Dougallmedia's Covid Response
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Reporters are now the story

Like everyone else, my work life has changed over the last few weeks. At the TV station, I am alone with two very, very large empty office areas between me and the next person in the building.  I now shoot interviews via Skype or Zoom with an earpiece because there’s no studio crew present.  During the news, I am shunned to the weather set in order to keep the safe social distancing space. 
On a positive note, I never have to wait to use the bathroom.

But it’s not about me.  I work in media, but I’m not the story.  Reporters are taught to avoid “injecting themselves into the story.”  The norm is supposed to be that they tell other people’s stories without bias.

However, we’re not living in anything resembling “normal” times.

In past weeks, three CNN anchors have tested positive for COVID-19.  Chris Cuomo went down first.  Into his basement, that is.  There, he continued to do his nightly show in seclusion from his family.

Viewers – who until then only had a choice between a) Trump’s “it’s like the flu” description and b) images of bodies on ventilators lined up in hospital hallways in Italy – finally had someone speaking frankly to them.  Cuomo shared his experiences with the public on a daily basis while sweating profusely.  He revealed his bizarre and fevered dreams.  He discussed his joint pain, fatigue, and difficulty breathing.  He even shared his actual chest x-rays showing how the virus attacked his lungs.

Of course, Cuomo’s been lambasted for claiming to be isolated in his basement for three weeks when he was seen outside a couple of times.  But he’s not Anne Frank.  He wasn’t in hiding.  In fact, a little fresh air and Vitamin D probably was a good idea if done safely.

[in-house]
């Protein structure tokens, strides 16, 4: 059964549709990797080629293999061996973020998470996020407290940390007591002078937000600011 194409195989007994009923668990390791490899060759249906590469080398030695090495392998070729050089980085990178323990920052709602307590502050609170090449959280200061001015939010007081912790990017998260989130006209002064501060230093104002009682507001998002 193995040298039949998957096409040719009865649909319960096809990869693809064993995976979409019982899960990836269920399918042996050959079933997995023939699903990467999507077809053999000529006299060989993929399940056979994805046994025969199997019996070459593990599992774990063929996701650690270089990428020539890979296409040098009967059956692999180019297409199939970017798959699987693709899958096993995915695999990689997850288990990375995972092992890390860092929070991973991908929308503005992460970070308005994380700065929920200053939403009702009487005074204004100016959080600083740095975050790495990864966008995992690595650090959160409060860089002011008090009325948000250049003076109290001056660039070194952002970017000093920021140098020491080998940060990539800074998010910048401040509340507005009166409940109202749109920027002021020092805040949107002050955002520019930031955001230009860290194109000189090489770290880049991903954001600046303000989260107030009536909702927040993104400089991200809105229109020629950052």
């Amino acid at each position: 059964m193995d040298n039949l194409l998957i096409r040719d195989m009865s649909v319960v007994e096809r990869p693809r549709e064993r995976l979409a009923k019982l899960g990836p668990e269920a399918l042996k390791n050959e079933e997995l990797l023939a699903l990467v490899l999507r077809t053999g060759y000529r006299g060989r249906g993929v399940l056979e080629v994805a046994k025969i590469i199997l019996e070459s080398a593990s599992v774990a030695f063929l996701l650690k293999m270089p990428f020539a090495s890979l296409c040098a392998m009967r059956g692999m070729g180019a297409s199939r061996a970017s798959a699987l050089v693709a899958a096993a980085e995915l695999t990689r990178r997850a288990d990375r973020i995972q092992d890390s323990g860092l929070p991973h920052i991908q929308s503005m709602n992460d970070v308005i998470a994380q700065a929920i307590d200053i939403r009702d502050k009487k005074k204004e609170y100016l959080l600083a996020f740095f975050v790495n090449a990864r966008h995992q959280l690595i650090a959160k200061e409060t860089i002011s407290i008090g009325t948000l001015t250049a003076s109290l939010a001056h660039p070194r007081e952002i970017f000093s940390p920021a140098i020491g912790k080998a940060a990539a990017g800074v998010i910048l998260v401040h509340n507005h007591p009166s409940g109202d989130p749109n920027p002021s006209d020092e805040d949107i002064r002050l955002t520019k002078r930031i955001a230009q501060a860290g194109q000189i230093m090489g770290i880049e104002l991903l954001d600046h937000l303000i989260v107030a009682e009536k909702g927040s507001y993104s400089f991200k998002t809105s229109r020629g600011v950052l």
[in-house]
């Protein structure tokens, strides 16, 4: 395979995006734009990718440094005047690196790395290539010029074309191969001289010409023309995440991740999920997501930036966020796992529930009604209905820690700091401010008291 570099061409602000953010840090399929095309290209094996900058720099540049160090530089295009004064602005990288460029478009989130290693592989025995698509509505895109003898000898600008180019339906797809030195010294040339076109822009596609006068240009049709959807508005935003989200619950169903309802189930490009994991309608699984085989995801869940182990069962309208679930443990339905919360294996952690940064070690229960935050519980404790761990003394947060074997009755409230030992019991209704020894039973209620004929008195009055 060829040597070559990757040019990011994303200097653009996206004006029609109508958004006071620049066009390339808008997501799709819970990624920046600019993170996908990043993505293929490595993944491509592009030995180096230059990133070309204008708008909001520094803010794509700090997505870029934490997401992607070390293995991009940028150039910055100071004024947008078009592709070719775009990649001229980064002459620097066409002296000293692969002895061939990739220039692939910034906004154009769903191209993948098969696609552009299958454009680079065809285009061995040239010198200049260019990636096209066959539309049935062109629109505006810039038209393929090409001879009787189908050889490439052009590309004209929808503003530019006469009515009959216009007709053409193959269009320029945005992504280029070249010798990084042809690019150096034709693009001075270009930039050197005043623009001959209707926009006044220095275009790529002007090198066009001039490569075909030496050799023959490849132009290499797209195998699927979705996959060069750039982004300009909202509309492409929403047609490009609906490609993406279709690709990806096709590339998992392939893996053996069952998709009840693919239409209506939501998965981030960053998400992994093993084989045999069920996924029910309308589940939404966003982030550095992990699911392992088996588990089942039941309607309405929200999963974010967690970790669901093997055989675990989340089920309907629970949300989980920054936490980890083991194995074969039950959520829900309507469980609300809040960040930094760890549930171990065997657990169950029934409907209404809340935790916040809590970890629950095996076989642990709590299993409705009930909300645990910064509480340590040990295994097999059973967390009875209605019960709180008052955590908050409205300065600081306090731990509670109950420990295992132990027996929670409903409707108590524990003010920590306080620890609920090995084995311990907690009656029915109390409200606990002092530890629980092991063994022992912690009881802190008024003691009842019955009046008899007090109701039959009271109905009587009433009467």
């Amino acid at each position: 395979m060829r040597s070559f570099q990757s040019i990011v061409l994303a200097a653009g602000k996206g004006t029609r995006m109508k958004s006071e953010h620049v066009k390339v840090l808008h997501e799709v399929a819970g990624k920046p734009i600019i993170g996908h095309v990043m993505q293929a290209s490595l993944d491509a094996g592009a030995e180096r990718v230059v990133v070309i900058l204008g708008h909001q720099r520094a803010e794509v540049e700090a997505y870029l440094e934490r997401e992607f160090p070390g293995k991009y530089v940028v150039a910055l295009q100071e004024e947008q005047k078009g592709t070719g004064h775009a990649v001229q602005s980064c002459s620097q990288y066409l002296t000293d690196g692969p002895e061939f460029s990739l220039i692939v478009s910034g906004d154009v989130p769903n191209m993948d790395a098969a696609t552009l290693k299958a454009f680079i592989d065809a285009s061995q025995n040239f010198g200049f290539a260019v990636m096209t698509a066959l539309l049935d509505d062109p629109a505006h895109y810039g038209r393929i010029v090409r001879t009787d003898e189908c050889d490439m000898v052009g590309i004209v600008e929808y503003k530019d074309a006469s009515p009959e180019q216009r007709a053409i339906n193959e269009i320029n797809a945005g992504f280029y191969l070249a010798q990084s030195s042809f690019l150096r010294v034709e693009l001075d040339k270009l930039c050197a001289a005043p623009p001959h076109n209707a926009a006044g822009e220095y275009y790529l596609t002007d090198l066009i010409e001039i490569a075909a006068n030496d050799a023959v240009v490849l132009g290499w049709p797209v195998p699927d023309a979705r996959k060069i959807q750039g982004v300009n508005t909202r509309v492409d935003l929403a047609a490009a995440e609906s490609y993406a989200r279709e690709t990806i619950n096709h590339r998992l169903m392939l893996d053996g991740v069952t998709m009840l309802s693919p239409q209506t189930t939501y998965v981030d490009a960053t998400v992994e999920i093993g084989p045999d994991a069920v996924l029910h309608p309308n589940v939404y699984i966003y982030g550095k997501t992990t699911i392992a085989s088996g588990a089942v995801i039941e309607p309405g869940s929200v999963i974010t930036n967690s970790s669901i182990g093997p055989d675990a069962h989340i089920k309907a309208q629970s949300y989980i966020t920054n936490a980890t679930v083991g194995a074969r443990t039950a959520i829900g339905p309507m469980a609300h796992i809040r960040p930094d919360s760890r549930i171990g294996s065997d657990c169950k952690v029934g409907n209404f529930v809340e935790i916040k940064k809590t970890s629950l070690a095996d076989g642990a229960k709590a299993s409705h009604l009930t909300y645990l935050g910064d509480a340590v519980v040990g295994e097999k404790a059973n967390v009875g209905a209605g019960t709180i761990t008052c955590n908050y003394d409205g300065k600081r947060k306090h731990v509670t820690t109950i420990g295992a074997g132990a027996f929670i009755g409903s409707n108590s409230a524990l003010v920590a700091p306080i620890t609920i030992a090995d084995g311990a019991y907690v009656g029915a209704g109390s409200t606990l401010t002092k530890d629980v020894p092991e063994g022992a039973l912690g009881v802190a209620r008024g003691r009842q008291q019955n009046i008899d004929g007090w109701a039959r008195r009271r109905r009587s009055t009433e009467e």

News anchor, Brooke Baldwin was number two to become ill.  She was a little more private – since she was more horizontal and unconscious while recuperating.  But she did share the emotional effects of the virus.

She felt alone, vulnerable, and grateful for the outpouring of support from friends and family.  She talked about how important it was to accept help when offered and to support each other.

And now, CNN’s financial reporter, Richard Quest just got the nod from COVID too.

Unfortunately, others have complained that CNN’s coverage of its reporters’ lives has moved the network from news to reality TV.  Possibly.  The current situation would certainly make for a fabulous reality competition or apocalyptic drama.

Except that it’s really happening.  So it’s news.  And the public wants to know how these people, whom they come to for information every day, are doing.

Besides, sometimes reporters can’t avoid being part of the story.  Paula Zahn’s first day at CNN was on 9-11.  She was on the street, getting the story while actually helping people.  And she was honoured for it.

Meanwhile, Walter Cronkite, probably the most respected reporter in news history, became legendary for breaking the news about JFK’s assassination.  And breaking down as he did so.  Yet no one questioned his professionalism.

By injecting their reality into a story that’s affecting the world, these anchors are giving a perspective that’s not coloured by politics or advertisers.  They’re not the story.  But as human beings surviving a pandemic, they’ve earned the right to be a part of it.